Moonshine Laws and History
This term labeled early English smugglers and the nature of their distilling operations along with the distribution of illegal Appalachian produced whiskey.
The term "moonshine" generally implies to liquor that is produced illegally. However, the term is now used in modern times on labels of legally produced products for its nostalgic history.
Unless you're a rebel and the thought of digging ditches with chains around your ankles doesn't bother you, you best get your wits about you on the legalities of making moonshine in your area.
Is It Legal To Make Moonshine? - Know Your Rights to Avoid Becoming A Moonshine Outlaw!
There are both federal and state laws in the United States that regulating home distilling. You will need to comply with these laws, as well as any local laws or regulations governing the production of moonshine.
Moonshine, hooch, white lightning, mountain dew, and homebrew are all common terms used to describe high-proof distilled spirits that are generally produced illicitly without regard for the law.
Liquor-control laws in the United States prohibit the distillation of alcohol without the proper permits, and once was completely banned by law under the 18th Amendment to the United States Constitution. Control of alcohol distillation is now enforced by the Bureau of Alcohol, Tobacco, Firearms and Explosives of the United States Department of the Treasury.
Federal Distillation Laws and Permit Requirements
Under Federal law it is legal to own a still of any size and it does not need to be registered, nor are any permits required. It may legally be used for decoration, distilling water, distilling essential oils, etc.
However, a "distilled spirits permit" or a "federal fuel alcohol permit" is required to distill alcohol.
The permit is needed even if the alcohol is for personal use only, not for sale. A permit is required for a still to be used for distilling either fuel alcohol or spirits.
Legal Alcohol Distillation Requires A Federal Distilled Spirits Permit or Federal Fuel Alcohol Permit
To legally distill alcohol, there are two options:
- Obtain a Federal Distilled Spirits Permit.
- This permit allows distilleries like Jim Beam and Makers to legally distill and distribute alcohol to the public. As you can imagine, it is not an easy permit to get.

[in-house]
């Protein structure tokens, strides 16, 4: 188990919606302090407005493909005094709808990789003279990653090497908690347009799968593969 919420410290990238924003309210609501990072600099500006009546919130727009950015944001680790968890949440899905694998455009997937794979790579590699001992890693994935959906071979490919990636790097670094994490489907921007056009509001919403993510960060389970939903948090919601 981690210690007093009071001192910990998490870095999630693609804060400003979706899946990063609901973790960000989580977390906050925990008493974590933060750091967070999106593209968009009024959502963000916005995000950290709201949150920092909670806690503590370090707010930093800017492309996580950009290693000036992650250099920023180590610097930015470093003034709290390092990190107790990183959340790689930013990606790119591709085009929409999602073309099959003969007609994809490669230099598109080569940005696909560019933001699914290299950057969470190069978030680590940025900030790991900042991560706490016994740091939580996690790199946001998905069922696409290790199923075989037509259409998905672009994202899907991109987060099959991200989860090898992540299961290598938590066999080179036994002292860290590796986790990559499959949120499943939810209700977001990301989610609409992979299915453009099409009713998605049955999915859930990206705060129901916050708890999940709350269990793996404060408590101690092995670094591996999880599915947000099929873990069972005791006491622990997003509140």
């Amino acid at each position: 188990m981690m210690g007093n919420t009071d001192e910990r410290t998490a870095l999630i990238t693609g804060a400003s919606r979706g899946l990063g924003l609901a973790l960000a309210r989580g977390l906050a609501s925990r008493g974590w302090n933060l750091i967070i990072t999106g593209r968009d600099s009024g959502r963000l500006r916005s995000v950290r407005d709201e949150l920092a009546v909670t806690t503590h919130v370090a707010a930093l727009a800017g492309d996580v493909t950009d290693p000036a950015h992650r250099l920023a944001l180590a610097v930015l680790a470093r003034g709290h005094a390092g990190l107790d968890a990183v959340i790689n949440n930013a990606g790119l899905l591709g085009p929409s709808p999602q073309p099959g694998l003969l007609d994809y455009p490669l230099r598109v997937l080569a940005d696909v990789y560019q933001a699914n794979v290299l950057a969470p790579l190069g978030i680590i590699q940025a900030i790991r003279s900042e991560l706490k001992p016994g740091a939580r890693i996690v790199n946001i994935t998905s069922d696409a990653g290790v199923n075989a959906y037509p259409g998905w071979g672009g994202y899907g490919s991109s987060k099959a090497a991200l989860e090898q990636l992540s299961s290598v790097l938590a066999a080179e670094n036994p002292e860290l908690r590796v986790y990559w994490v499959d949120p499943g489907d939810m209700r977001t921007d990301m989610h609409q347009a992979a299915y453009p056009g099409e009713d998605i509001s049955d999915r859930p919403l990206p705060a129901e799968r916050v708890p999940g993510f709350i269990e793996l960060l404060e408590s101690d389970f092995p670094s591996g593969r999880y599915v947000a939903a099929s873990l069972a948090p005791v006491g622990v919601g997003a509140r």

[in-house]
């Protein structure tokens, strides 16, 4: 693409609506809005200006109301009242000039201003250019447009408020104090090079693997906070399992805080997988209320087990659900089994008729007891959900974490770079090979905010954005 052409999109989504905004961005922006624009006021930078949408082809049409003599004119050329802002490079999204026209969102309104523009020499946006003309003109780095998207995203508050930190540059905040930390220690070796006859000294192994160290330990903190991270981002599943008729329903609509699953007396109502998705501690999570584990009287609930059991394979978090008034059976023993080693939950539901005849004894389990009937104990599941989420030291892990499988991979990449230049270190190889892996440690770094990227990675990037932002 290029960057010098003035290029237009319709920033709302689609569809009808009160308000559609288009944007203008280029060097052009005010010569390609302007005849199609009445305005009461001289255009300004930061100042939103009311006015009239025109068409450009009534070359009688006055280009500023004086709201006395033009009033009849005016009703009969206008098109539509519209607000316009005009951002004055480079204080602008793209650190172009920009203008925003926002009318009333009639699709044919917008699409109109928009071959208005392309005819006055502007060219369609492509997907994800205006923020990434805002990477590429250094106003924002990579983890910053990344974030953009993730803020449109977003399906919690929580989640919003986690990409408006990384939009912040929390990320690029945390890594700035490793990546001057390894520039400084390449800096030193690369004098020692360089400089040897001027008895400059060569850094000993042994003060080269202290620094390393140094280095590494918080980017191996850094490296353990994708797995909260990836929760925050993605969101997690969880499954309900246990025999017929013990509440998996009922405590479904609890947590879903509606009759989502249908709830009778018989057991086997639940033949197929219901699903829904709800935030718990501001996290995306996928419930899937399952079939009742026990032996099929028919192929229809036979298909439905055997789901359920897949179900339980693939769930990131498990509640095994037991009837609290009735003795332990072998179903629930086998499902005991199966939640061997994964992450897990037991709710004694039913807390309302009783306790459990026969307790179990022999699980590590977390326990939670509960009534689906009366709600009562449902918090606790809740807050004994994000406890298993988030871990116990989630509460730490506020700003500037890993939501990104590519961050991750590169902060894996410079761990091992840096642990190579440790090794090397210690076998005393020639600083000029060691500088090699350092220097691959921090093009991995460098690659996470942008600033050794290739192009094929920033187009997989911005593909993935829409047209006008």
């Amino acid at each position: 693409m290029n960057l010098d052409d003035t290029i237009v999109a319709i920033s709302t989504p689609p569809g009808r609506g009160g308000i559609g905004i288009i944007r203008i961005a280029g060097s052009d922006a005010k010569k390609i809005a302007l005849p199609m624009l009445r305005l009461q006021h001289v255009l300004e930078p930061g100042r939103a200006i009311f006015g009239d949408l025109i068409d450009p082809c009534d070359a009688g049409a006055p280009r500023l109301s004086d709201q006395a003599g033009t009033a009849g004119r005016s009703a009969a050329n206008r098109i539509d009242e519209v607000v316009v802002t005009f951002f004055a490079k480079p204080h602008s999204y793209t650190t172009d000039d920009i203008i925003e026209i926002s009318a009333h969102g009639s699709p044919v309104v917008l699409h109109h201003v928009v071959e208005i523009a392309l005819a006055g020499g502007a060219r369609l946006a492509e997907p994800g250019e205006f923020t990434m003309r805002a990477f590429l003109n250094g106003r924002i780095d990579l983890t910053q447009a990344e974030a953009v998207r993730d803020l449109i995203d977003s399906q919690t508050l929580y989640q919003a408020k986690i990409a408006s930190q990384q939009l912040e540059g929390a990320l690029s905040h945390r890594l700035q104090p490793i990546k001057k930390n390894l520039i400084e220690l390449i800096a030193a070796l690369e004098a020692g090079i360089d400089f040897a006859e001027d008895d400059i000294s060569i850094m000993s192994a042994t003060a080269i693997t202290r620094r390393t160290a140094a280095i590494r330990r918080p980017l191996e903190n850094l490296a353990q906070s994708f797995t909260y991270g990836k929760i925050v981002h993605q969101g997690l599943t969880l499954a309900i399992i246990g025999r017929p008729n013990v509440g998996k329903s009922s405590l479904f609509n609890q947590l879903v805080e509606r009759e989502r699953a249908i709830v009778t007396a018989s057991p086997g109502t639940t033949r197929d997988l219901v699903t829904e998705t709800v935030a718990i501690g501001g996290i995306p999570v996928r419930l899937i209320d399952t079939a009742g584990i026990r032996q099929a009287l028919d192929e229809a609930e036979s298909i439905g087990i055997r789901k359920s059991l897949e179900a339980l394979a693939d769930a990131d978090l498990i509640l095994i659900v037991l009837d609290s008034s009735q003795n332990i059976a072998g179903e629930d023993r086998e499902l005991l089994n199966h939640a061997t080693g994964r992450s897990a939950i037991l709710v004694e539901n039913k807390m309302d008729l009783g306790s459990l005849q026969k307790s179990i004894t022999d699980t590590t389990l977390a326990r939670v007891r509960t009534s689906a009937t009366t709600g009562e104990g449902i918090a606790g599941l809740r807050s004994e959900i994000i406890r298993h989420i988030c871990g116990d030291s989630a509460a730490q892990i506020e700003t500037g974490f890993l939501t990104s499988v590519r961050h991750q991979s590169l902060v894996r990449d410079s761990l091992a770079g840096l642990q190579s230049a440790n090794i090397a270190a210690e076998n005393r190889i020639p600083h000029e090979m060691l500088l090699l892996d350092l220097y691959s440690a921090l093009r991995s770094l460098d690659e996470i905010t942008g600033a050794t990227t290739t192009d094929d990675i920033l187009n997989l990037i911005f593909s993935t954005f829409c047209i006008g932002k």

- Obtain a Federal Fuel Alcohol Permit, which is free and easy to get. However, beware that the feds will expect this alcohol is in fact a fuel and not for drinking!
Federal laws state that a still only needs to be registered if the Federal Alcohol and Tobacco Tax and Trade Bureau asks the manufacturer to do so. Though, again, if you are using it to distill alcohol, you will want to get a federal fuel alcohol permit, or a federal distilled spirits permit, if that is what it is used for.
State Distillation Laws
State distilling laws vary from state to state.
- Some states have no governing laws on owning a still, but prohibit the distillation of alcohol.
- Other states prohibit possession of a still unless it's for fuel alcohol, and in this case you are generally required to have a state fuel alcohol permit.
- Some states may prohibit possession of distillation equipment and distilling altogether.
Federal Regulations on Still Registration and Reporting
Federal Alcohol and Tobacco Tax and Trade Bureau regulations state that still manufacturers are required to keep customer purchase information records. These records may also be requested by the Federal Alcohol and Tobacco Tax and Trade Bureau TTB. In this case still manufacturers are required to submit them if asked.
How to Avoid Trouble With The Law
Beware: Federal law provides no exemptions for the production of illegal distilled spirits for personal, family, or any other use without proper permits. Under no circumstances is it legal to distil or sell alcohol without proper permits in place. federal distillation laws.
Hazards Of Distilled Alcohol
Carelessly and poorly produced moonshine can be contaminated, mainly from materials used in the construction of the still. Stills employing condensers made from automotive radiators are particularly dangerous. In some cases, glycol from antifreeze appears as one contaminant. These radiators may also contain lead in the soldered connections to the plumbing. Contaminations like these can, and have led to health issues including blindness or poisoning for those consuming this tainted liquor.